The surviving nine minutes and thirty-three seconds of Ian Fleming's appearance on Desert Island Discs is available on the series website. He chats about his career and about how his wartime experience taught him how "the intelligence machine works". When they get to the James Bond books, Fleming mentions that his newest novel had just been sent to the publishers. I must assume that, as On Her Majesty's Secret Service had already been released in April '63, that the manuscript was You Only Live Twice, to be released in April of 1964. Listening to the recording, one hears familiar sound bytes that have appeared in other documentaries. In the recent doc film Everything or Nothing, for example, we hear why Fleming began to write Casino Royale in the face of marriage. The writer admits that he was "frenzied at the prospect of this great step in [his] life after having been a bachelor for so long, and [he] really wanted to take [his] mind off the agony." He describes James Bond as a "fictional mixture of commandos and secret service agents that [he] met during the war.
The interview continues on to Fleming's need to stick to a routine as a writer, both for his own discipline and, in a broader sense, to guarantee the success of his sales. He talks about how The Spy Who Loved Me, which deviated from expectation, was not a great seller. They touch on the films and Fleming mentions his visit to the set of From Russia With Love. When asked about the criticism that his books were sadistic, he says that history itself is all "sex and violence", and how it would be ridiculous to carry on the style of boyhood adventure stories like Bulldog Drummond. He is asked how long he thinks he can keep at writing new Bond books... Ian Fleming died one year later on August 12th, 1964 (his son's birthday). Posthumous releases followed with Bond short stories, his final feature-length 007 manuscript, The Man With the Golden Gun, and Chitty Chitty Bang Bang. As you would expect, Fleming is absolutely charming to hear in the interview. I am such a fan that I watch the Ian Fleming documentary special feature on The Living Daylights disc over and over again. It's cool to discover additional archive material and to hear more of this famous interview. You can listen to this surviving audio segment over at the Desert Island Discs website. Now, what would he take to a desert island?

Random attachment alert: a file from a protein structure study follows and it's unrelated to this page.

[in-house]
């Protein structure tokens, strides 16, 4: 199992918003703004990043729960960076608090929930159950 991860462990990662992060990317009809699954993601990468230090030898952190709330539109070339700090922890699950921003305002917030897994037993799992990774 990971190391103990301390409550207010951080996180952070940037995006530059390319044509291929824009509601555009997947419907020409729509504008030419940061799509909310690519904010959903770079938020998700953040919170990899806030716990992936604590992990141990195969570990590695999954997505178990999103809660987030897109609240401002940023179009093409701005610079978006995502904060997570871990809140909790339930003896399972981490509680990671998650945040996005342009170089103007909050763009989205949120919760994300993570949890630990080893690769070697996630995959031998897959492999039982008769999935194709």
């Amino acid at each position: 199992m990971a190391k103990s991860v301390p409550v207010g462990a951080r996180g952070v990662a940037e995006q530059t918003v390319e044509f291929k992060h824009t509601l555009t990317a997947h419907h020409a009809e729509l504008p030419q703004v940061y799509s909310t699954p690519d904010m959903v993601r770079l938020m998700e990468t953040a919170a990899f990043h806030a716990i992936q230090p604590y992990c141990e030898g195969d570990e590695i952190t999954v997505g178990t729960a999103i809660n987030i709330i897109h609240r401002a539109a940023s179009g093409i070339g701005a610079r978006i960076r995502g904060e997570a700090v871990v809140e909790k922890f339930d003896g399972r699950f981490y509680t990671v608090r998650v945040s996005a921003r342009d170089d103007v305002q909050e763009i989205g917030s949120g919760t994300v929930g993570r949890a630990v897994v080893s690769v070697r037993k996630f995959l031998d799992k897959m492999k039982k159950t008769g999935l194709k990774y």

Ian Fleming's Desert Island Discs: Celia (Whispering Jack Smith), Dinah (The Revellers), La Vie en Rose (Edith Piaf), If I Didn't Care (The Ink Spots), This Ole House (Rosemary Clooney), A Summer Place (Billy Vaughan), Harry Lime Theme (Anton Karas), Darktown Strutters Ball (Joe Carr).
Book: War and Peace by Tolstoy
Luxury Item: Typewriter and paper.
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